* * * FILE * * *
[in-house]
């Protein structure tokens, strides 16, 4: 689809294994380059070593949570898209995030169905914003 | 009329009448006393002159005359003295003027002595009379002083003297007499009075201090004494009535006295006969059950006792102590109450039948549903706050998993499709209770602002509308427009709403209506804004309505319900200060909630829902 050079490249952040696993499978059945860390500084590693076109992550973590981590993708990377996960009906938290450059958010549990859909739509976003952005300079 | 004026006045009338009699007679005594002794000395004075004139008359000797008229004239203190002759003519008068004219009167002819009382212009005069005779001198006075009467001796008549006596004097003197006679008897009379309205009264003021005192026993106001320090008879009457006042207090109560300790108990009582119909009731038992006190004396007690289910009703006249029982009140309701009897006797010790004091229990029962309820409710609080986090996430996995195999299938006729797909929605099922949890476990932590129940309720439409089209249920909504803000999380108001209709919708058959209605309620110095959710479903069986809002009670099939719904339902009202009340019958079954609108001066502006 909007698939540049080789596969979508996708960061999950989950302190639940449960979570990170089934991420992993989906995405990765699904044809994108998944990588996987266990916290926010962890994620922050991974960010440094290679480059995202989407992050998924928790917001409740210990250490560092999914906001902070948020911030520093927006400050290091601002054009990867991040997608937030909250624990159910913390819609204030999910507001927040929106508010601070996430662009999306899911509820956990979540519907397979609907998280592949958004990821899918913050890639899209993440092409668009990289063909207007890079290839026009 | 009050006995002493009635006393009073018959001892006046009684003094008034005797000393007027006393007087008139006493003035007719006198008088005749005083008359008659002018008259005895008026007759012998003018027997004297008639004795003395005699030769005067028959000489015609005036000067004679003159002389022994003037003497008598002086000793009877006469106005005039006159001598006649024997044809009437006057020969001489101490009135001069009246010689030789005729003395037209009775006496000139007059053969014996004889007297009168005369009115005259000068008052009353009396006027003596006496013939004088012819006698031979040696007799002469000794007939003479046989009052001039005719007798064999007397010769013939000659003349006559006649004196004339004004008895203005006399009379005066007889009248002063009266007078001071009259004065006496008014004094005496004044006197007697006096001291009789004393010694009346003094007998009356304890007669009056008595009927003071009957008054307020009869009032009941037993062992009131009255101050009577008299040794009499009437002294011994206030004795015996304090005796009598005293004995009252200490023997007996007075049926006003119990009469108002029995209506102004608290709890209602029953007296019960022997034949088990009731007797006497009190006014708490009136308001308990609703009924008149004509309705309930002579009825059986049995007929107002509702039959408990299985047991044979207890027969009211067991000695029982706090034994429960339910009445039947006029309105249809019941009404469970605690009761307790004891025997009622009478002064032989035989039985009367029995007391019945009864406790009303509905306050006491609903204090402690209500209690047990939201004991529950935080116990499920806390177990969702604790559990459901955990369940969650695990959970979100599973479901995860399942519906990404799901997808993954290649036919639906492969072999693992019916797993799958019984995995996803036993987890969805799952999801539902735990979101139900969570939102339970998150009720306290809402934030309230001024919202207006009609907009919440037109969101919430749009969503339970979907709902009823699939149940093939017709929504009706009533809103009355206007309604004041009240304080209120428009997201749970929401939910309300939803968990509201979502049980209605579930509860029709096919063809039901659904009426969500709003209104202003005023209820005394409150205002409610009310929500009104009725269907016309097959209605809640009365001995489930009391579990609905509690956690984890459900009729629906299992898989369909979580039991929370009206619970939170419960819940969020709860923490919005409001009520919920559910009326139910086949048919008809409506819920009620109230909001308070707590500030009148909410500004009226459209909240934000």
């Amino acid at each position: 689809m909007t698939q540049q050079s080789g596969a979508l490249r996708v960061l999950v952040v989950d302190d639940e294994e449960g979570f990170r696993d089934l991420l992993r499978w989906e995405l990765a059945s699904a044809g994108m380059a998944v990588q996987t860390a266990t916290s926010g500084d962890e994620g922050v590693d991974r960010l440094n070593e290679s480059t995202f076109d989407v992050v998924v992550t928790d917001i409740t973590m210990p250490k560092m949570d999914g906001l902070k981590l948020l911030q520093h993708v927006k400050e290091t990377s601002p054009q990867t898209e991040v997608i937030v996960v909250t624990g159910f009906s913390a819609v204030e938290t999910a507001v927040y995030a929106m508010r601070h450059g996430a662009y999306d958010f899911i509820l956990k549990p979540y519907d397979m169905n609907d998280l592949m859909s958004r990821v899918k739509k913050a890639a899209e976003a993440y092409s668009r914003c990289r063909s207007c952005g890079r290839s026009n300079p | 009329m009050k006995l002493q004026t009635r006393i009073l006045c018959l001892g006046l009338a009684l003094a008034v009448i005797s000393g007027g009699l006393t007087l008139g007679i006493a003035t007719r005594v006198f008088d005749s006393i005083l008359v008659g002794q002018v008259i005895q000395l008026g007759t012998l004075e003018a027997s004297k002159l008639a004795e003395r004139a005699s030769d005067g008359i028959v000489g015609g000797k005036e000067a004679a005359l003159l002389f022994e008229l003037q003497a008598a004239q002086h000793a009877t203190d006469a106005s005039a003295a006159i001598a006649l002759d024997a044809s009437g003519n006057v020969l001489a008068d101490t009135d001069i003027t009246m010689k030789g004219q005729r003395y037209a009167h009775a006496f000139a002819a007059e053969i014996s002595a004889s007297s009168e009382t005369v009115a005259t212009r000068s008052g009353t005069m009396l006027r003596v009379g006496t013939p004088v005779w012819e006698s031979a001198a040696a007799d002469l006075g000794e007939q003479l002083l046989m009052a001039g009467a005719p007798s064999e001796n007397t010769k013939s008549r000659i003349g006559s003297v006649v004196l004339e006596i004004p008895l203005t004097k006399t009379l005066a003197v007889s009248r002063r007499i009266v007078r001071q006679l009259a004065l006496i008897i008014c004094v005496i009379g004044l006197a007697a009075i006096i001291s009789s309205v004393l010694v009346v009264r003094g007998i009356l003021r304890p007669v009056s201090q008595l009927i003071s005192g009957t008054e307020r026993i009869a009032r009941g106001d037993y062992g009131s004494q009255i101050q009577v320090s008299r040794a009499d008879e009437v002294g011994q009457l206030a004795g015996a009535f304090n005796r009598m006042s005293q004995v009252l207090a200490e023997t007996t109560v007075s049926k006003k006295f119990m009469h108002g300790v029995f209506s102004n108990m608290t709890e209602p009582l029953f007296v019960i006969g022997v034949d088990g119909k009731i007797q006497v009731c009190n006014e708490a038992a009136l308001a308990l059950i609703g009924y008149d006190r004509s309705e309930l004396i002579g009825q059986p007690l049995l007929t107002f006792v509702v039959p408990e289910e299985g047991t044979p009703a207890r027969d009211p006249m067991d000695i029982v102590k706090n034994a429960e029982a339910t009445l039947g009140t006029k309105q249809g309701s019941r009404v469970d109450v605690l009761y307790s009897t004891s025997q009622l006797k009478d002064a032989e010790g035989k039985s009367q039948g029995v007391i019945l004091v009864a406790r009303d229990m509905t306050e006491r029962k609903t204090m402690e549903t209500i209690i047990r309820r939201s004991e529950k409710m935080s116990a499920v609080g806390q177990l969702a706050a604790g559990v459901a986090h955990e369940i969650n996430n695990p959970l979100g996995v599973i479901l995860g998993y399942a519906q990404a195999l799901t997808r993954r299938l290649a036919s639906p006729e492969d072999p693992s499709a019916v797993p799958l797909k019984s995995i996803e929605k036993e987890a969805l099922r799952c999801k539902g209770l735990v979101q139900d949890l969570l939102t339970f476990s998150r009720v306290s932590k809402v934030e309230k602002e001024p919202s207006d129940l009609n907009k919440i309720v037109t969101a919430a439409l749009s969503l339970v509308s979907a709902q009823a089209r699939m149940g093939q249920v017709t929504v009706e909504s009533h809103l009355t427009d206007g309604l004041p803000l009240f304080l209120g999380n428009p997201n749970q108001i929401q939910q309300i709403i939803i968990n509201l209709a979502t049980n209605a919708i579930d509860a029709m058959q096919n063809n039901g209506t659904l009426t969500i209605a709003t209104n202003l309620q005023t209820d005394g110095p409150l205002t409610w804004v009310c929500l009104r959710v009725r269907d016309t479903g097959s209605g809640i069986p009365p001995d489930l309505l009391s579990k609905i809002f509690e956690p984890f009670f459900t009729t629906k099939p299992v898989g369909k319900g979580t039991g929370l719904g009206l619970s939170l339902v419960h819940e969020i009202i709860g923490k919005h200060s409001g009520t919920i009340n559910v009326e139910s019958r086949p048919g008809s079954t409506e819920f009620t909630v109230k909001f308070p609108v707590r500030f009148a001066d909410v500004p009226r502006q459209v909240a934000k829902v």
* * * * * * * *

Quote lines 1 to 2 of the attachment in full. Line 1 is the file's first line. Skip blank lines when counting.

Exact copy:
[in-house]
């Protein structure tokens, strides 16, 4: 689809294994380059070593949570898209995030169905914003 | 009329009448006393002159005359003295003027002595009379002083003297007499009075201090004494009535006295006969059950006792102590109450039948549903706050998993499709209770602002509308427009709403209506804004309505319900200060909630829902 050079490249952040696993499978059945860390500084590693076109992550973590981590993708990377996960009906938290450059958010549990859909739509976003952005300079 | 004026006045009338009699007679005594002794000395004075004139008359000797008229004239203190002759003519008068004219009167002819009382212009005069005779001198006075009467001796008549006596004097003197006679008897009379309205009264003021005192026993106001320090008879009457006042207090109560300790108990009582119909009731038992006190004396007690289910009703006249029982009140309701009897006797010790004091229990029962309820409710609080986090996430996995195999299938006729797909929605099922949890476990932590129940309720439409089209249920909504803000999380108001209709919708058959209605309620110095959710479903069986809002009670099939719904339902009202009340019958079954609108001066502006 909007698939540049080789596969979508996708960061999950989950302190639940449960979570990170089934991420992993989906995405990765699904044809994108998944990588996987266990916290926010962890994620922050991974960010440094290679480059995202989407992050998924928790917001409740210990250490560092999914906001902070948020911030520093927006400050290091601002054009990867991040997608937030909250624990159910913390819609204030999910507001927040929106508010601070996430662009999306899911509820956990979540519907397979609907998280592949958004990821899918913050890639899209993440092409668009990289063909207007890079290839026009 | 009050006995002493009635006393009073018959001892006046009684003094008034005797000393007027006393007087008139006493003035007719006198008088005749005083008359008659002018008259005895008026007759012998003018027997004297008639004795003395005699030769005067028959000489015609005036000067004679003159002389022994003037003497008598002086000793009877006469106005005039006159001598006649024997044809009437006057020969001489101490009135001069009246010689030789005729003395037209009775006496000139007059053969014996004889007297009168005369009115005259000068008052009353009396006027003596006496013939004088012819006698031979040696007799002469000794007939003479046989009052001039005719007798064999007397010769013939000659003349006559006649004196004339004004008895203005006399009379005066007889009248002063009266007078001071009259004065006496008014004094005496004044006197007697006096001291009789004393010694009346003094007998009356304890007669009056008595009927003071009957008054307020009869009032009941037993062992009131009255101050009577008299040794009499009437002294011994206030004795015996304090005796009598005293004995009252200490023997007996007075049926006003119990009469108002029995209506102004608290709890209602029953007296019960022997034949088990009731007797006497009190006014708490009136308001308990609703009924008149004509309705309930002579009825059986049995007929107002509702039959408990299985047991044979207890027969009211067991000695029982706090034994429960339910009445039947006029309105249809019941009404469970605690009761307790004891025997009622009478002064032989035989039985009367029995007391019945009864406790009303509905306050006491609903204090402690209500209690047990939201004991529950935080116990499920806390177990969702604790559990459901955990369940969650695990959970979100599973479901995860399942519906990404799901997808993954290649036919639906492969072999693992019916797993799958019984995995996803036993987890969805799952999801539902735990979101139900969570939102339970998150009720306290809402934030309230001024919202207006009609907009919440037109969101919430749009969503339970979907709902009823699939149940093939017709929504009706009533809103009355206007309604004041009240304080209120428009997201749970929401939910309300939803968990509201979502049980209605579930509860029709096919063809039901659904009426969500709003209104202003005023209820005394409150205002409610009310929500009104009725269907016309097959209605809640009365001995489930009391579990609905509690956690984890459900009729629906299992898989369909979580039991929370009206619970939170419960819940969020709860923490919005409001009520919920559910009326139910086949048919008809409506819920009620109230909001308070707590500030009148909410500004009226459209909240934000």